The skincare community remains divided when it comes to one ingredient—mineral oils. There are numerous claims to show how mineral oils are bad for your skin, while others stand their ground to debunk these myths. This ingredient combines two popular terms in the skincare community; “mineral” and “oil”, where both hold good reputation in showering your skin with endless benefits. But does this automatically make mineral oils a go-to or a no-no ingredient?
Mineral oil is a derivative of petroleum. Yes, petroleum—distilled from crude oil to produce gasoline. The difference however, lies in how these oils are refined. Those in mineral oils used in cosmetics are highly refined, whereas those used in petroleum are mildly treated. Plenty of skincare products feature mineral oils for its hydrating properties, which is not wrong. But there are downsides to this seemingly moisturizing ingredient.
They clog pores
Mineral oil is an occlusive agent—meaning it forms an invisible film which sits on the surface of the skin. It restricts skin cell renewal and causes dead skin cells to accumulate under this barrier. This build-up can eventually clog pores. When combined with comedogenic, or pore-clogging agents, this is just a recipe for disaster. The occlusive nature of mineral oils will trap these comedogenic products, which then continues to rapidly clog the pores. Congested pores can present multiple problems—one being the occlusive seal hinders the skin from releasing harmful toxins from the body.
They damage the skin barrier
Due to the occlusive seal, mineral oils also suffocate the skin and disrupt its natural immune barrier. It inhibits the Natural Moisturizing Factor, a group of naturally-occuring humectants on the surface of the skin, to draw water into the cells. This can throw off the pH balance of the skin and deteriorate its health, causing acne and dry patches. Ironically, the occlusive seal of mineral oils prevents the skin from regulating its moisture to keep free radicals out.
They do not get absorbed into the skin
Mineral oils have a large molecular size and cannot penetrate into the skin. As established earlier, it rests on the surface of the skin to form a physical barrier, which holds the moisture in. As confused by many, mineral oils are not moisturizing, but rather lubricating. This is an added advantage for those living in cold and harsh climates, as it maintains the skin’s moisture to keep it warm and protected. However, those with oily skin cannot say the same as this barrier traps excess oil inside the pores, and can lead to inflammation.
They are a disaster for acne-prone skin
Mineral oils and acne-prone skin do not mix well. Those with this skin concern already struggle with clogged pores and excess oil on the surface. The occlusive seal will just lock them in further and contribute to inflammation, breakouts, and the formation of blackheads and whiteheads.
They are not nourishing for the skin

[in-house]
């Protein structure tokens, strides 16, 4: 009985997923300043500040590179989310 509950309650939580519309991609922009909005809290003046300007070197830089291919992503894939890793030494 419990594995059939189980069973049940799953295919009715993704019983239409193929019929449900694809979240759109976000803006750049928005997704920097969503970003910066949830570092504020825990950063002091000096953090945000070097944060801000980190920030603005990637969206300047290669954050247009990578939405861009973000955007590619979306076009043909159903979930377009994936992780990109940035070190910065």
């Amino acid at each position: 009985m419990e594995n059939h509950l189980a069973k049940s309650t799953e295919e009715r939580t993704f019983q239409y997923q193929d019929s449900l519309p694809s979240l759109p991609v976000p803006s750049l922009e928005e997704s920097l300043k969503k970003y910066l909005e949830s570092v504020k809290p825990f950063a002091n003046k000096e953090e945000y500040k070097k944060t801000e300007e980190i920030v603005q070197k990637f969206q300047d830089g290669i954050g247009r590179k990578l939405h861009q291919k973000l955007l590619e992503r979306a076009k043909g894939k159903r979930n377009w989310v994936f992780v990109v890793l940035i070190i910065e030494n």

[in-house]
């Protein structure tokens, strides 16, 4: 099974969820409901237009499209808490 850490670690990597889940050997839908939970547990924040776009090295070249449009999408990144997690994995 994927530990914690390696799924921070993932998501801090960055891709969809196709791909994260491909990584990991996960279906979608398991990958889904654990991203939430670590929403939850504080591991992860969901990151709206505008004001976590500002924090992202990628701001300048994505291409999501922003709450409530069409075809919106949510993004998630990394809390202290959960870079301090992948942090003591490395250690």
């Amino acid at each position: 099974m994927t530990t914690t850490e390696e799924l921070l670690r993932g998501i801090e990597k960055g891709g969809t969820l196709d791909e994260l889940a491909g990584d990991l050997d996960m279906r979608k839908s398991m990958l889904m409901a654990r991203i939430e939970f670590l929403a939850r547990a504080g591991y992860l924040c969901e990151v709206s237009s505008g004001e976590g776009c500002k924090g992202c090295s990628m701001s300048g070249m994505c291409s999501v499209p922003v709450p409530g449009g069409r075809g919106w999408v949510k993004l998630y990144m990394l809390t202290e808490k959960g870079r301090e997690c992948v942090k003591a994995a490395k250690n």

Mineral oils possess one sole purpose—to stay on the uppermost layer of the skin to prevent moisture loss. It does not contain any beneficial properties to pamper the skin with. Plus, it is too large to permeate the skin, but rather settles on top to maintain the moisture that already exists in the skin. This explains why mineral oils are marketed to apply on when you already have damp or wet skin, or only after you have hydrated it.
So, how do you ensure a product actually gets absorbed into the skin?
In order to determine the right moisturizer for your skin type, it should get absorbed into the skin—not just rest on its surface. To test this, wait around five minutes after moisturizing before gently touching the skin with clean fingers. If you can feel excess product on the top of your skin, this might indicate that the moisturizer is too rich for your skin type.
Think of your skin as a sponge—it absorbs what it needs, while leaving the remainder on its surface. This can suffocate the skin, clog pores, and lead to a dull complexion.
At first glance, mineral oils may not be dangerous to the skin. However, prolonged use can pose dire consequences, such us cause build-up in pores, trigger breakouts, and throw the natural process of skin cell renewal off balance. Yes, it holds moisture to keep your skin hydrated for longer, but there are plenty of better alternatives that can keep your skin plump, without jeopardizing your skin’s health.
The IRÉN Superfruit Booster Quench-Up Hydrating Serum
Presenting the all-new and revamped IRÉN Quench-Up Hydrating Serum; one of our bestsellers. Enriched with more actives—4 per cent Natural Moisturizing Factor Solution and Hyaluronic Acid, it douses dehydrated skin with the moisture it needs. This thirst-quenching blend nourishes dry skin, promotes skin radiance, and strengthens the skin barrier with moisture—the complete opposite of what mineral oils pose. This serum provides instant hydration to restore a dewy complexion.
If that is not good enough, the IRÉN Superfruit Booster Serums do not contain any of the Seven Big No-Nos, and this includes mineral oils. So, lather on these serums without having to worry about whether your skin will retaliate. Begin your happy skin journey now, ladies and gents!
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Featuring the Start Afresh Daily Enzyme Powder Wash, Star Light, Forever Young, and Quench-Up Serums. These brighten dull complexion and revitalizes the skin to achieve that fresh and healthy glow.
Featuring the Start Afresh Daily Enzyme Powder Wash, Clearer Days, Glow-Getter, and Quench-Up Serums. These soothe blemishes and gently buff away dead skin cells to reveal a smoother skin underneath. It also restores moisture to plump up the skin.